Even before the California Gold Rush of 1849, prospectors were finding gold in southern California. As the take from the mines in the Sierras petered out, miners fanned out into the deserts. Here hot summers, scarce water, limited wood sources, and the difficulty and high cost of transporting equipment and provisions created a challenging environment in which to operate a mine. But a few hardy adventurers persevered and about 300 mines were developed in what is now Joshua Tree National Park—although few were good producers.
An exception is the Lost Horse Mine, which produced more than 10,000 ounces of gold and 16,000 ounces of silver (worth approximately $5 million today) between 1894 and 1931. When the story of the Lost Horse Mine is told, it sounds like a western campfire tale: gun slinging cowboys, cattle rustlers, horse thieves, the lure of gold, and a sticky-fingered miner.
As long-time resident William F. Keys, told the story, Johnny Lang and his father drove their herd of cattle into the Lost Horse Valley in 1890, when there was “nothing but cattle and Indians.” Johnny told Keys that they had moved west after his brother and six other cowboys were gunned down in New Mexico.
One night, while camped in the Lost Horse Valley, the Langs’s horses disappeared. Next morning Johnny tracked them to the McHaney brothers’ camp near today’s Keys Ranch. According to local legend, the McHaney Gang were cattle rustlers. Keys said they told Johnny his horses weren’t there and to leave the area.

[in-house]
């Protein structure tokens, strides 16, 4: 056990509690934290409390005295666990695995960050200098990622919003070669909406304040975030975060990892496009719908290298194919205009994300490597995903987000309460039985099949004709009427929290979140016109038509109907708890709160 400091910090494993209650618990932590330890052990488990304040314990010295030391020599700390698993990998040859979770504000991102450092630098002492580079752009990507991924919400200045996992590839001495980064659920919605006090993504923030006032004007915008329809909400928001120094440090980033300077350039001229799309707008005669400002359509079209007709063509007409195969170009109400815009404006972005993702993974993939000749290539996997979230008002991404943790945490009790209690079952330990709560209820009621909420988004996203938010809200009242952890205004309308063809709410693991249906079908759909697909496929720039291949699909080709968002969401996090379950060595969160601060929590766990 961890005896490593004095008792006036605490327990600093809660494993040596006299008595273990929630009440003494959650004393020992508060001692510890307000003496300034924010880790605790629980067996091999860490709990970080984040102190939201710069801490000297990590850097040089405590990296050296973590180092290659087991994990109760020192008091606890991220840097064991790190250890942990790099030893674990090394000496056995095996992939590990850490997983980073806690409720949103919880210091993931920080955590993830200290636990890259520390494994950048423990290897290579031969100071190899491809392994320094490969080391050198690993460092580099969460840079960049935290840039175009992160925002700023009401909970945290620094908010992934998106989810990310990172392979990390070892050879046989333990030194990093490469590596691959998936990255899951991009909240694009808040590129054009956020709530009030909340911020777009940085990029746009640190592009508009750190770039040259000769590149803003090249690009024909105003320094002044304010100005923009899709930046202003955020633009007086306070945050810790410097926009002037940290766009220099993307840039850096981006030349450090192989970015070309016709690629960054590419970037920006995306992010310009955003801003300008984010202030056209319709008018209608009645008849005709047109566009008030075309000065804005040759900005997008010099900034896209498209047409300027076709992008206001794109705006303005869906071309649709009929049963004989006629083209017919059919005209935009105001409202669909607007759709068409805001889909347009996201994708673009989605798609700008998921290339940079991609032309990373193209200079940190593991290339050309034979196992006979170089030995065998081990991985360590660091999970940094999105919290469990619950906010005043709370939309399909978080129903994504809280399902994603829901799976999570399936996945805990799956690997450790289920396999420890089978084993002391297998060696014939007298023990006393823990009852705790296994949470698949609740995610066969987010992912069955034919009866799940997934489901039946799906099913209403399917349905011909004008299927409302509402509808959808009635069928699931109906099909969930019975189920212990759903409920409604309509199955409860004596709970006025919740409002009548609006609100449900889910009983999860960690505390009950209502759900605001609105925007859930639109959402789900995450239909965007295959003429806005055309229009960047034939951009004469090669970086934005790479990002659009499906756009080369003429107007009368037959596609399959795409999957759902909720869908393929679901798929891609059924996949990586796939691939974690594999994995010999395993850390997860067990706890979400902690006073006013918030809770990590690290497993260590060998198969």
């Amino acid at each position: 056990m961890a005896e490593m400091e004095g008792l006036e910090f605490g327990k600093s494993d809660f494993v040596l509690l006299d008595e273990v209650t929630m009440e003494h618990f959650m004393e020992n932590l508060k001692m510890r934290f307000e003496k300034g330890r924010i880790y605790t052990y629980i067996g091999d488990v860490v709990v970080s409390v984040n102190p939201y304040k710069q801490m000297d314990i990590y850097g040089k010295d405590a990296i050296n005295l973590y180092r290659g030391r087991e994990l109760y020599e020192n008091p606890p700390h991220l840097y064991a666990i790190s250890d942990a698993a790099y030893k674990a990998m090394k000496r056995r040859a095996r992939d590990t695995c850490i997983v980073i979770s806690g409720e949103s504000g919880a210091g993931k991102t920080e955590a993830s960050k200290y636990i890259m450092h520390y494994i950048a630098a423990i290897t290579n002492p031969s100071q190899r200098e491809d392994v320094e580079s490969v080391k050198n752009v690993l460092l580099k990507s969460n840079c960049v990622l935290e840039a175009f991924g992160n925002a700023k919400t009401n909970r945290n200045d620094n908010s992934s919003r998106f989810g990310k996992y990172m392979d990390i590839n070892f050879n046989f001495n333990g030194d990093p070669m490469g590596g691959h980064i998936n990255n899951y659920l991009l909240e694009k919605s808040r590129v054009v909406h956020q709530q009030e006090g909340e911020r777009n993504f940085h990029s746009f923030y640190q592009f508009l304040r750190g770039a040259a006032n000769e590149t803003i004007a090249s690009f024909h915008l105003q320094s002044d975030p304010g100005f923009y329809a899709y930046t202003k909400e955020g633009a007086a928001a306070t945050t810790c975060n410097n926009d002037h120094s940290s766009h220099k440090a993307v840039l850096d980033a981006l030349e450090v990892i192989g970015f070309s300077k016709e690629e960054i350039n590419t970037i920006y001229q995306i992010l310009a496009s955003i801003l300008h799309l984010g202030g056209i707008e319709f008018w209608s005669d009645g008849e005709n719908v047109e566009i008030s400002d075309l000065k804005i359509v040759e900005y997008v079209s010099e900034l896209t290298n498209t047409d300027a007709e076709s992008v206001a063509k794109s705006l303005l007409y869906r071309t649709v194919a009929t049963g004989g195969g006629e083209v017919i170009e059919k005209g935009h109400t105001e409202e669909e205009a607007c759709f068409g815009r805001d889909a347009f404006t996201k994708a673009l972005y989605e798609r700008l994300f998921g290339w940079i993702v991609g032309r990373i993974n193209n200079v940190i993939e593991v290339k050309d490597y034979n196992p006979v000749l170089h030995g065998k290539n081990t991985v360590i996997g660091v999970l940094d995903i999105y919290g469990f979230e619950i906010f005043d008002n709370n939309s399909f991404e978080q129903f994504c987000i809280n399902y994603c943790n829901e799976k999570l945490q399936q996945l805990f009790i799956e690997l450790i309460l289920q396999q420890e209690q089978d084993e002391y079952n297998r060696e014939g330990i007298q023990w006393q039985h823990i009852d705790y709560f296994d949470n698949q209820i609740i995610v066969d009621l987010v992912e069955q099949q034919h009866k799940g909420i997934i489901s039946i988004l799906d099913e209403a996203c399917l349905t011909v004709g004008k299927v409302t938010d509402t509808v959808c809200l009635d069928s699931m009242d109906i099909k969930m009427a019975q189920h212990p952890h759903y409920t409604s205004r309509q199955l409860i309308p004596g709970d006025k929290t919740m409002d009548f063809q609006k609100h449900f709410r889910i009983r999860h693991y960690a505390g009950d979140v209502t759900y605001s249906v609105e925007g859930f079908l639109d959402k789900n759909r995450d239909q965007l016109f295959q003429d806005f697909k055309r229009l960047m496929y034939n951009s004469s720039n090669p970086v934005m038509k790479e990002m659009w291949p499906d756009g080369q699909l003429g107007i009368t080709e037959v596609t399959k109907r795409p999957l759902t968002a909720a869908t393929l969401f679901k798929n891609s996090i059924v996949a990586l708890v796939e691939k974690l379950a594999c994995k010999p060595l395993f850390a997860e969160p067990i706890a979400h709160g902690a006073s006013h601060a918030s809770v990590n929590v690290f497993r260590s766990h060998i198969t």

Keys goes on to say that Johnny met up with a man named “Dutch” Frank who told of also being threatened by the McHaneys. Frank said that he had discovered a rich claim but was afraid to develop it. Johnny and his father bought the rights to the mine for $1000 and called it Lost Horse. To reduce the chances of being killed by the McHaney Gang or having his claim jumped, Johnny took on three partners. After filing their claim, they set up a two-stamp mill and began processing gold.
A wealthy rancher from Montana, J.D. Ryan, bought out Johnny’s partners in 1895. The next year he found a steam-powered, ten-stamp mill somewhere near the Colorado River and had it dismantled and hauled to the mine site. To provide steam for the mill, Ryan ran a two-inch pipeline 3.5 miles, from wells at his ranch to an earth and stone reservoir near the mill. Steam engines fueled by trees from nearby mountains were used to push the water up the 750 foot elevation gain where it was boiled to power the stamp mill. Heating the water at both the ranch and the mill required a lot of wood, and the results of the timbering can be seen today in the sparsely vegetated hillsides at both sites.
Getting to the Gold
The booming of the ten 850-pound stamps could be heard echoing across the valley 24 hours a day as the ore was crushed. Water added to the crushed rock made a slurry, which washed over copper plates covered with a thin film of mercury. The gold particles clung to the mercury and the debris washed away.